What You Need To Consider Before Getting A Cat
Finding out what pet is best for you and your family isn’t a journey that should be taken lightly. Dogs, cats, turtles, birds and reptiles are amongst the most popular pets. Of these, cats are the most apartment-friendly and widely-admitted pets into controlled living situations. Add to that the well-known fact that cats are independent and don’t need a ton of care, as dogs or birds do, and cats may seem like the perfect fuzzy addition to your family. But no pet is perfect. Here are seven things you must consider before bringing home a cat.
Do you know if you’re allergic to cats? It’s not a condition you’re necessarily born with, and it can surface at any time and even between different cat breeds. Before you bring a cat home, have yourself tested for feline allergies. It will save the hassle and potential heartbreak later on if you find you’re allergic after the fact and have to return your cat.
Cats generally live from 13 to 18 years of age, with many living into their 20s. Having a cat is a huge time commitment, so make sure you’re aware of it before adopting. On that same note, overpopulation is a huge problem in the United States, so do your part to control it by having your cat spayed or neutered.
Cats scratch. It’s not an obsessive-compulsive disorder, but rather a habit that keeps their paws healthy. As cats scratch the carpet, your furniture and other surfaces, it helps them shed the outer nail layer and bring up a fresh claw. To help this process, do two things: trim your cat’s nails at least once every three weeks, so they don’t destroy everything around them, and give them a sturdy scratching post that they can destroy to their heart’s content.
Every cat should have a designated bed to sleep in, even if he/she chooses your lap or the couch. Make sure your cat has proper ID on his collar and a current microchip in case he escapes from your house. Food and water dishes, along with grooming tools and a litter box round out the must-haves for your cat.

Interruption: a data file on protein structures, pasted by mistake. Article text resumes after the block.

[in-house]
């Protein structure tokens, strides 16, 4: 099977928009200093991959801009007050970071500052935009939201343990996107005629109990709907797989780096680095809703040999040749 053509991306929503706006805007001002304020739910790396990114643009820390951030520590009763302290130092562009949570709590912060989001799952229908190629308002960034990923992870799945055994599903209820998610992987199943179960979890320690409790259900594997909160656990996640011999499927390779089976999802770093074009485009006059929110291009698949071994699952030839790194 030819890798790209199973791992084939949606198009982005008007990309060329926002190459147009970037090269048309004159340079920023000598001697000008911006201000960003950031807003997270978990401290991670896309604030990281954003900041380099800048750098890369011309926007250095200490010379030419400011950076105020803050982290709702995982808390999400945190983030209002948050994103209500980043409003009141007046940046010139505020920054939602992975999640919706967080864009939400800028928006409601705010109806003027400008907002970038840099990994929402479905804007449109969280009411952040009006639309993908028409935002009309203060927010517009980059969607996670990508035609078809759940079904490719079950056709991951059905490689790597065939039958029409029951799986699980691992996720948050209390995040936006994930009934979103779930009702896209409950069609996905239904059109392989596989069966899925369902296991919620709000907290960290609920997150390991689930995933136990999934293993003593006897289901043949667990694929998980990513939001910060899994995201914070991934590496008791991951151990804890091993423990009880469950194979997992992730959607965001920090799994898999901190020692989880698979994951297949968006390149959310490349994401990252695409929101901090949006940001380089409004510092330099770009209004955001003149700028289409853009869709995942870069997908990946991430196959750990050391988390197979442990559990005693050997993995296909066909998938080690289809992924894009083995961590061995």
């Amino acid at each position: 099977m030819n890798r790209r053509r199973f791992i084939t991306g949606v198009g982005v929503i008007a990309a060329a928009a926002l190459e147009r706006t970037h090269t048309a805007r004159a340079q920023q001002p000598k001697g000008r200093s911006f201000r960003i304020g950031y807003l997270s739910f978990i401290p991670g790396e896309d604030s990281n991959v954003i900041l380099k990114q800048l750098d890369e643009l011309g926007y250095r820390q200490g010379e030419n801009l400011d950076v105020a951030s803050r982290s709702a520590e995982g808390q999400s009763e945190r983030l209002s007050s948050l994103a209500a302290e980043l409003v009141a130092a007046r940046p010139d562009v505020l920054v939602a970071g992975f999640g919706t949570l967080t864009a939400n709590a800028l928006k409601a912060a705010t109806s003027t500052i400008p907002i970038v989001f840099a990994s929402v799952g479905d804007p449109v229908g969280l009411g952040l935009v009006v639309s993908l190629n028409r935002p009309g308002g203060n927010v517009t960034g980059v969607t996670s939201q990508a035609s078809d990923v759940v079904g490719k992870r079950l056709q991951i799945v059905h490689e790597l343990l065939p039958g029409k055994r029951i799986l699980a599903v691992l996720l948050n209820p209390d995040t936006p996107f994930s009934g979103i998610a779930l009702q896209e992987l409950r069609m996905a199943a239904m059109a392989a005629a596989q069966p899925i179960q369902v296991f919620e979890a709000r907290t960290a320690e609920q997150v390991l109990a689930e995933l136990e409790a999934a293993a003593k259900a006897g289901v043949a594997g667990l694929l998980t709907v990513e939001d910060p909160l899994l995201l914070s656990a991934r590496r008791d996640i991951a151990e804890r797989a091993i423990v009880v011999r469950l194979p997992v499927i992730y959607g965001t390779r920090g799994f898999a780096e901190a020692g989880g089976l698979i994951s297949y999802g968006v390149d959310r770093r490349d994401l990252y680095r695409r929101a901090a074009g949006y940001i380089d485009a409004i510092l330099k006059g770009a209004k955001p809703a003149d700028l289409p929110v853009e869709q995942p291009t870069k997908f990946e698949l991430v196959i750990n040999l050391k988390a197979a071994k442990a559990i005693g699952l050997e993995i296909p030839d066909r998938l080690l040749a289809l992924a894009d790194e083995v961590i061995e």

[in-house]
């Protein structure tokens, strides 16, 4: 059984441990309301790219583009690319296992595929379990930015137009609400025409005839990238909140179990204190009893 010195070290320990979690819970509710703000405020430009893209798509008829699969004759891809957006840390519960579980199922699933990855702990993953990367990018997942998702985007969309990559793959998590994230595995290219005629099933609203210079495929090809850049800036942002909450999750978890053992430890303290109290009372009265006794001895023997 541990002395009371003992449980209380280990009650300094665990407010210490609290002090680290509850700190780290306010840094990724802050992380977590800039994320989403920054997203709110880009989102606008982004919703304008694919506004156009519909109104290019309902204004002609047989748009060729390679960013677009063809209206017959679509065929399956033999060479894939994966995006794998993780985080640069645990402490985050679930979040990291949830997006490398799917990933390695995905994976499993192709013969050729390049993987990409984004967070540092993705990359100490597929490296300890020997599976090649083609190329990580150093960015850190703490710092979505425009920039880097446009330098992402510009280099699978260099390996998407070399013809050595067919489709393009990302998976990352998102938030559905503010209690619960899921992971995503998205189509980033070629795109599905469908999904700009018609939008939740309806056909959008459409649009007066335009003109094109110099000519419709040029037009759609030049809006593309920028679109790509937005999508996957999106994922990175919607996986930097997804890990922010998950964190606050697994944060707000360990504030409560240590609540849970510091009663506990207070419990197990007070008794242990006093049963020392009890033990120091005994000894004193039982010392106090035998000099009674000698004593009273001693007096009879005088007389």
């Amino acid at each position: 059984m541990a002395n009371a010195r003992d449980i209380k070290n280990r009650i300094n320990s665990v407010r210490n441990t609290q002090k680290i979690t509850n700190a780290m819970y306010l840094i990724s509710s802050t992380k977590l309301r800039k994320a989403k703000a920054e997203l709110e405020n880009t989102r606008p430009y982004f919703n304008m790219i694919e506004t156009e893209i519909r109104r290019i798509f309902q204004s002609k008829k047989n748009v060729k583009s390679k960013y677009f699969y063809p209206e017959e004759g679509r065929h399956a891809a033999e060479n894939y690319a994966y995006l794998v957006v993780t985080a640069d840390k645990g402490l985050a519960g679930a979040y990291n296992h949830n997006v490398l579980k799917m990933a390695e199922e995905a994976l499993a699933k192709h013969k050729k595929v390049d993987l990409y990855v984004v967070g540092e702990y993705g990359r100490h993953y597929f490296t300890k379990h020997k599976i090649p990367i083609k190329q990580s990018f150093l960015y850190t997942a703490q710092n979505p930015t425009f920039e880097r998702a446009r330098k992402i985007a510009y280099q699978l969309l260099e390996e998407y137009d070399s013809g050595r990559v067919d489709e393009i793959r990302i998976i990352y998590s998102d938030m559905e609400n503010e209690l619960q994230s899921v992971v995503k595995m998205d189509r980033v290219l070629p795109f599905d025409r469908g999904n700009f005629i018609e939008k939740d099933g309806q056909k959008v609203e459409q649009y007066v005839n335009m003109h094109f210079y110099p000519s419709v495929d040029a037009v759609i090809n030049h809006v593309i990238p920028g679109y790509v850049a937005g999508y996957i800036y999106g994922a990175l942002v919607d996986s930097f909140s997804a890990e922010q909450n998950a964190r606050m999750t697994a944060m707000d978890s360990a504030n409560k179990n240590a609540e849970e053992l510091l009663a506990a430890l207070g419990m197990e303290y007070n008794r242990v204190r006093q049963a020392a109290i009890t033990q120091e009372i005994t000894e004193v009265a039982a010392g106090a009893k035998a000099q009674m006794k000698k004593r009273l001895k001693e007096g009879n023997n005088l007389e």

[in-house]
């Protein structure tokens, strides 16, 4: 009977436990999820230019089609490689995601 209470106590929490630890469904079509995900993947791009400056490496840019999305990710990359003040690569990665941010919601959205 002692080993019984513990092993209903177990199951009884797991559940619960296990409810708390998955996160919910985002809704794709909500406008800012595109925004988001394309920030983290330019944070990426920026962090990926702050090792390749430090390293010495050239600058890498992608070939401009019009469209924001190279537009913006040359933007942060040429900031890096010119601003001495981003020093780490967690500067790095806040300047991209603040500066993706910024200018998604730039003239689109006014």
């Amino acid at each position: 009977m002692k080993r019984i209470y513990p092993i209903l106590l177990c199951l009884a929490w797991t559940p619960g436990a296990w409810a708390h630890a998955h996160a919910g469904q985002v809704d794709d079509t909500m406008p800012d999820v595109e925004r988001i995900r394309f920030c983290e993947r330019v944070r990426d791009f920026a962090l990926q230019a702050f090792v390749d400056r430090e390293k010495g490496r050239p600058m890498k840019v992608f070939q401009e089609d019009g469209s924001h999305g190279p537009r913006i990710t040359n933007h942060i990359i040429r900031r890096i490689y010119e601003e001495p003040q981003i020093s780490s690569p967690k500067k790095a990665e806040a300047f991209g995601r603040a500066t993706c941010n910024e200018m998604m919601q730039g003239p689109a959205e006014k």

5. Kitty Litter
If your cat is an indoor cat, it needs a litter box on each floor of your home. And keep this in mind: Most cats will not use a full or unclean litter box, so you have to be diligent about scooping out the mess and keeping the box pristine. Guests to your home will also thank you.
6. Toxic Substances
Many houseplants can be toxic to your cat, so replace them with silk versions. Also, while you might think that cats can eat anything, that’s not true. Avocados, grapes, raisins and raw meat are harmful, so keep them out of reach at all times.
Cats are vulnerable to feline AIDS, leukemia, rabies and other deadly illnesses. Consult your veterinarian to make sure your cat is properly immunized.
Pet ownership is a commitment, but there’s nothing like the unconditional love you get in return. You and your family will benefit for years to come; and if you adopt from a shelter instead of a pet store or breeder, you’ll be saving a life, too.
If you decide that getting a cat is right for you, check out 5 Cats Breeds That Make Excellent Pets.